Now, maybe they’ll be like the Indiana Pacers, who were supposed to win 30 games this past year and ended up winning 48 and taking the Cleveland Cavaliers to seven games in the first round of the playoffs.


The Colts trotted out a handful of players Tuesday for media availability – Grant, Nate Hairston, Chester Rogers and T.J. Green – and they all talked about the new coaches and the new scheme. It scares me when we start talking about coaches and schemes because it fails to acknowledge the most important element in a good football team: Players. The Colts don't have enough of them. Ballard talked before the Draft about wanting to add players who opposing coaches lose sleep over, guys who demand that you game plan to stop them.

Who do the Colts have?

They have Luck.

They have T.Y. Hilton.

They have... welp, that's about it.

They had one of the league's worst offenses and defenses last year, and they've done very little to improve on either side of the football.

People continually ask me, "So what did you think of the Draft?" And I have to be honest: I like the fact they chose two offensive linemen near the top of the draft. By taking Quenton Nelson and Braden Smith, the Colts became just the third team in the past 20 years to select two O-linemen in the top 37 picks. But unless you're a draftnik who grinds on tape your every waking hour, it's impossible to know how a small-school linebacker like Darius Leonard is going to play at the next level, or whether the second of three second-round picks, Kemoko Turay of Rutgers, will grow after a college career that was notable for its lack of production. It's difficult for the experts to know how these players will present at the next level, so how does a guy who watches IU or Purdue every Saturday have a chance?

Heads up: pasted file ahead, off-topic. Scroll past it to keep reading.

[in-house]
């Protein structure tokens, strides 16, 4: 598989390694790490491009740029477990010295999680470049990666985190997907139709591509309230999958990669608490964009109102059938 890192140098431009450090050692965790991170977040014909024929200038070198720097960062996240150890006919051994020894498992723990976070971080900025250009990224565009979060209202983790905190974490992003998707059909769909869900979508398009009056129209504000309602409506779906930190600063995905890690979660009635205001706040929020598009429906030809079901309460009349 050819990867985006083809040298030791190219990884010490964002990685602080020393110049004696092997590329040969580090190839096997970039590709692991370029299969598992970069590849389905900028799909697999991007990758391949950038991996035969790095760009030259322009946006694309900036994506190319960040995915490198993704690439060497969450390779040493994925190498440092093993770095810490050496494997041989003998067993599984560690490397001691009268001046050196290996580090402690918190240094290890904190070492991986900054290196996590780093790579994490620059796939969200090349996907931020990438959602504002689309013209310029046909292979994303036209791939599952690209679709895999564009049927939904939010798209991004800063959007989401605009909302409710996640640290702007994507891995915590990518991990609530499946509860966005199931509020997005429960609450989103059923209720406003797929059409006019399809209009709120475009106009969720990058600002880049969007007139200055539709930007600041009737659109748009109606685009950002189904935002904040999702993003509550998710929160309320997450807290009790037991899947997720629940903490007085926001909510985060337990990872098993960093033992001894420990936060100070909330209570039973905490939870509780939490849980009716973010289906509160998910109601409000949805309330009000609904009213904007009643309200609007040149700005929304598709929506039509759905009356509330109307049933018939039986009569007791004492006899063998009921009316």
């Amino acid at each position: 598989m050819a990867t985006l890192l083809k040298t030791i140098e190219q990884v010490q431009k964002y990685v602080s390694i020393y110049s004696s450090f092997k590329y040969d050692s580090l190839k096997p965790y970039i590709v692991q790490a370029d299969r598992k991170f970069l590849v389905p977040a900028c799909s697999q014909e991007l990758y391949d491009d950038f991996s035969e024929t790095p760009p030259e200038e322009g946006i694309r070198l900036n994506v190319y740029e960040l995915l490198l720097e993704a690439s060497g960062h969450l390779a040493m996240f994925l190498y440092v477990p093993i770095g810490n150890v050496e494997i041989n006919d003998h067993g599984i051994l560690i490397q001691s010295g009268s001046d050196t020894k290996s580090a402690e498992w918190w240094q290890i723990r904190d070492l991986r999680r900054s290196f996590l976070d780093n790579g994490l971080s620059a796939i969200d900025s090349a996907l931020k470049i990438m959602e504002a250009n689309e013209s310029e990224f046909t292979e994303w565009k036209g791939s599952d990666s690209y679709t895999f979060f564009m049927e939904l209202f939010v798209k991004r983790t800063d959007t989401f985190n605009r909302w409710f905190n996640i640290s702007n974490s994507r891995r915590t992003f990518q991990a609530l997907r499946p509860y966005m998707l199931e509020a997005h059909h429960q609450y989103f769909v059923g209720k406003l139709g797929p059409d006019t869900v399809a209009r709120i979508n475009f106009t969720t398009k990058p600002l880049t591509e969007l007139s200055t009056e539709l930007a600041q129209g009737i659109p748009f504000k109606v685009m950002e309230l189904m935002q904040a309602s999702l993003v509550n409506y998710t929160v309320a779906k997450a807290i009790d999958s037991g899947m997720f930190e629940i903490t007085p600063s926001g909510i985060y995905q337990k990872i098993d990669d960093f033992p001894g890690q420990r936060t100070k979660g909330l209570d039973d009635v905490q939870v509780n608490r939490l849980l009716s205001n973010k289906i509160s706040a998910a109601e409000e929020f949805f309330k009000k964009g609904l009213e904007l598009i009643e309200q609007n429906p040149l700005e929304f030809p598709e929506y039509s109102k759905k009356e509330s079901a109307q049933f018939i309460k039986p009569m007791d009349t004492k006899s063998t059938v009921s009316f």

Three months out from camp, the Colts still don't have much to offer in the linebacking group, especially now that John Simon and Jabaal Sheard have been moved up to the defensive line. We still have no earthly clue who will be the Colts' featured running back; a year ago, Marlon Mack was feast or famine, a 25-yard gain or a 2-yard loss. We still don't know where the pass rush is going to come from, and don't tell me they'll scheme their way into a pass rush because that's another way of saying, "We don't have the horses, so we'll think of something." We still don't know which, if any, receiver is going to step up and become the second or third wide receiver opposite Hilton who, as we have seen, can be taken out of a game when he doesn't have any support.

All of this makes me wonder exactly what Ballard was doing last season in what clearly now looks like a complete throwaway year. Why did he keep Chuck Pagano and his staff when he could have started over with someone new? Why did he make moves to bolster the 3-4 defensive scheme, adding players like Johnathan Hankins and others to the defense? What purpose did the entire season serve, except to put the rebuilding process on hold for an additional year?

So yes, they will be better than the Cleveland Browns (assuming Luck stays healthy).

But not by a whole lot.